Anderson also admitted that he didn’t talk to anyone (including therapists, teachers, school officials, or family members) familiar with Dillen’s behavior when preparing his report for the defense. The prosecution pointed out that Anderson’s first draft of his report listed six risk factors, but a later draft listed 16. Anderson responded by saying that prior aggression is the highest indicator of violence. Anderson also admitted that he had no way of knowing if the documents he used for his report were accurate. The prosecution also pointed out that Dillen’s grades had been improving over time and that in some subjects he was getting “A’s” and “B’s”.

For someone so confident that video games are creating killers, Anderson didn’t seem too sure of much else. I’m sure he thought he wouldn’t need to do more than trot out a little bit of his proprietary “research” and coast out of there unscathed. Instead, the prosecution went after his half-assed “expert opinion” relentlessly, forcing Anderson to utter some pretty damning statements of his own. Unfortunately for Anderson, the only person these statements damned was himself.

Later the prosecution got Anderson to acknowledge that there has never been a study that shows violent video games have been directly linked to violent acts.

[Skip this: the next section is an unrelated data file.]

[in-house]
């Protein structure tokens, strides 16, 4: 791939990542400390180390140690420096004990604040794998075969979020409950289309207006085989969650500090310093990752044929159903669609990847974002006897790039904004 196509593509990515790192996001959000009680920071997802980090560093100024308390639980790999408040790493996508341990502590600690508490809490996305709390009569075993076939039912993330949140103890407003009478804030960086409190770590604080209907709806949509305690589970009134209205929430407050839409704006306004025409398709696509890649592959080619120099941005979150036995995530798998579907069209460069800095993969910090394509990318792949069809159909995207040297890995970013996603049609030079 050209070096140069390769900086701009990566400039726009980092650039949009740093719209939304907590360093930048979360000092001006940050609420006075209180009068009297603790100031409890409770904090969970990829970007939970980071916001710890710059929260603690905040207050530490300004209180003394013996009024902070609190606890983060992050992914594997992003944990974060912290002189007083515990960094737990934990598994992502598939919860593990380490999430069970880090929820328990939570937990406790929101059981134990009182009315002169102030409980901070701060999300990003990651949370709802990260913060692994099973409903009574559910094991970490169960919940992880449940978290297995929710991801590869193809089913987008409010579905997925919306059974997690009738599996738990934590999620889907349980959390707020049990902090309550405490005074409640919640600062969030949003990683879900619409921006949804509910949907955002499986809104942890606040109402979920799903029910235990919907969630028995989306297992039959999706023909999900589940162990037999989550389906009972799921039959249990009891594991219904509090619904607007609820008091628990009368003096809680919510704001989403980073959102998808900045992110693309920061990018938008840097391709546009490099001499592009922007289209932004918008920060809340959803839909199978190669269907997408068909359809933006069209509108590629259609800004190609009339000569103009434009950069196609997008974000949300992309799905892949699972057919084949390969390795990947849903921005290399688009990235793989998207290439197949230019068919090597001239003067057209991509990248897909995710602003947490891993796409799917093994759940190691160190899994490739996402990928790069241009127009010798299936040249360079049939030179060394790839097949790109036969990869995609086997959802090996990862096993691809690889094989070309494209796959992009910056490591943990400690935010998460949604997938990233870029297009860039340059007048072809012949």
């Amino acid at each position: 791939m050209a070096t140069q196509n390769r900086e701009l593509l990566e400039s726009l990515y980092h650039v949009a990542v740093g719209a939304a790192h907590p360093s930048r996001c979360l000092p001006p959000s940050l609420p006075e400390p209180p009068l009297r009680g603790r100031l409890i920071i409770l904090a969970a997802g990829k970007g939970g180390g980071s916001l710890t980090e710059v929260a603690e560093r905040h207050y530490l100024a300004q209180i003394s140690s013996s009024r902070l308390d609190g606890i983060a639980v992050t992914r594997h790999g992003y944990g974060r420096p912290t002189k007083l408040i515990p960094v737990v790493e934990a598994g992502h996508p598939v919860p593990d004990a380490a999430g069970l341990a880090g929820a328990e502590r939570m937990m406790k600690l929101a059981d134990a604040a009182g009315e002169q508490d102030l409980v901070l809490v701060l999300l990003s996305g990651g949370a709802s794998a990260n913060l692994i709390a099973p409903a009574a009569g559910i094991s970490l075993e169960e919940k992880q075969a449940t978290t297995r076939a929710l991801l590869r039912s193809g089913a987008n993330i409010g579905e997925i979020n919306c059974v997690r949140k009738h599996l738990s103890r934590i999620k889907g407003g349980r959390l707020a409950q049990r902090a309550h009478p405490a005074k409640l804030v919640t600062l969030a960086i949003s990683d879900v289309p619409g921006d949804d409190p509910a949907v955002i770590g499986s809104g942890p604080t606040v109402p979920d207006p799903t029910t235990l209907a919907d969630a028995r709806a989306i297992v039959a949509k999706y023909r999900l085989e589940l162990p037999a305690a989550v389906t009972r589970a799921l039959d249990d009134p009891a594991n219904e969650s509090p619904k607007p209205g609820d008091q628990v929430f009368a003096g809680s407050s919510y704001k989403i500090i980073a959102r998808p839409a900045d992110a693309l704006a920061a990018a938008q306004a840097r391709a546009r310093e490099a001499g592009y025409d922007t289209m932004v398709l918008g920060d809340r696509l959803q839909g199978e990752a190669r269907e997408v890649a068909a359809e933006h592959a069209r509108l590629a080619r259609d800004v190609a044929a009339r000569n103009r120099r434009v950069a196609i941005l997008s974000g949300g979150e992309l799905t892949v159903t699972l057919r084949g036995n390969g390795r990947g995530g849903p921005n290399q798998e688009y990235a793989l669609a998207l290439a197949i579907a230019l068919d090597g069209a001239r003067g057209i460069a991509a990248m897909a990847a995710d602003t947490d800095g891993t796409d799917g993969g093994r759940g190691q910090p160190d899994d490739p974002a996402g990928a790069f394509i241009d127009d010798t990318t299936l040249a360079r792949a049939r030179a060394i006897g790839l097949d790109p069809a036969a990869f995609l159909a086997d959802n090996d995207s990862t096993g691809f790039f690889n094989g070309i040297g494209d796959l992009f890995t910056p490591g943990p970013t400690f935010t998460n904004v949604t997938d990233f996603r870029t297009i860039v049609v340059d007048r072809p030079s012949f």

Certainly nothing outside of Anderson’s own. It gets better (for us). The prosecution brought up Brown v. EMA, pointing out the Supreme Court justices’ criticism of Anderson’s methodology. Anderson’s response?

Anderson said that the decision by the Supreme Court looked like it was written by the video games industry and that he felt like the video game industry went out of its way to personally attack him.

Wow. The video game industry controls the Supreme Court. Who knew?

Ultimately, Anderson’s testimony did little, if anything, for the defense. Beason was found guilty of five counts of first-degree murder. Anderson, on the other hand, has further cemented his own reputation as researcher severely short on credibility and objectivity — both generally considered to be positive traits in this field. Furthermore, he’s proved himself to be the kind of opportunistic person who’s willing to further his own agenda by painting a murder victim as a violent killer. The courtroom is no place to be tossing around predispositions and shrugging off actual facts. Anderson did both.